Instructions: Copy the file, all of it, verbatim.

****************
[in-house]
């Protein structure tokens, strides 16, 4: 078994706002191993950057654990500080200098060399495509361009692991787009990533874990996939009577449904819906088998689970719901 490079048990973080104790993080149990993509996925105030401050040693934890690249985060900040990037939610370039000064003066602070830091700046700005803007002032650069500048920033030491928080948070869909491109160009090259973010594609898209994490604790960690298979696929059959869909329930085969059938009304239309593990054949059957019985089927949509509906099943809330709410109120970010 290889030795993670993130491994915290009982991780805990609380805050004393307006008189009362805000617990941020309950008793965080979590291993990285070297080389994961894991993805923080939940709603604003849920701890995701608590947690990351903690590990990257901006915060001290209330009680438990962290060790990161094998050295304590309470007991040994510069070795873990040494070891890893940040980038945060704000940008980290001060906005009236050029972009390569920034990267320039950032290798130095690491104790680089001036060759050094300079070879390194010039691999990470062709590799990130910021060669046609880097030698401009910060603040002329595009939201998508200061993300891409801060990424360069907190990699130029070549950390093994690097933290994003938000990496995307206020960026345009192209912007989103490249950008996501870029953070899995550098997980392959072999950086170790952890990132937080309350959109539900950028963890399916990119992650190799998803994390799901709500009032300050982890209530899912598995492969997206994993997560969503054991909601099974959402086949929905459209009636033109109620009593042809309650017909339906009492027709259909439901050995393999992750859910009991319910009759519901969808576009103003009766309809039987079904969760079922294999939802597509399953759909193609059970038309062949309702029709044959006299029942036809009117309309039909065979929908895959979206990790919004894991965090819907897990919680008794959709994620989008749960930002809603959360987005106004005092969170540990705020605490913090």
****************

[in-house]
């Protein structure tokens, strides 16, 4: 078994706002191993950057654990500080200098060399495509361009692991787009990533874990996939009577449904819906088998689970719901 490079048990973080104790993080149990993509996925105030401050040693934890690249985060900040990037939610370039000064003066602070830091700046700005803007002032650069500048920033030491928080948070869909491109160009090259973010594609898209994490604790960690298979696929059959869909329930085969059938009304239309593990054949059957019985089927949509509906099943809330709410109120970010 290889030795993670993130491994915290009982991780805990609380805050004393307006008189009362805000617990941020309950008793965080979590291993990285070297080389994961894991993805923080939940709603604003849920701890995701608590947690990351903690590990990257901006915060001290209330009680438990962290060790990161094998050295304590309470007991040994510069070795873990040494070891890893940040980038945060704000940008980290001060906005009236050029972009390569920034990267320039950032290798130095690491104790680089001036060759050094300079070879390194010039691999990470062709590799990130910021060669046609880097030698401009910060603040002329595009939201998508200061993300891409801060990424360069907190990699130029070549950390093994690097933290994003938000990496995307206020960026345009192209912007989103490249950008996501870029953070899995550098997980392959072999950086170790952890990132937080309350959109539900950028963890399916990119992650190799998803994390799901709500009032300050982890209530899912598995492969997206994993997560969503054991909601099974959402086949929905459209009636033109109620009593042809309650017909339906009492027709259909439901050995393999992750859910009991319910009759519901969808576009103003009766309809039987079904969760079922294999939802597509399953759909193609059970038309062949309702029709044959006299029942036809009117309309039909065979929908895959979206990790919004894991965090819907897990919680008794959709994620989008749960930002809603959360987005106004005092969170540990705020605490913090």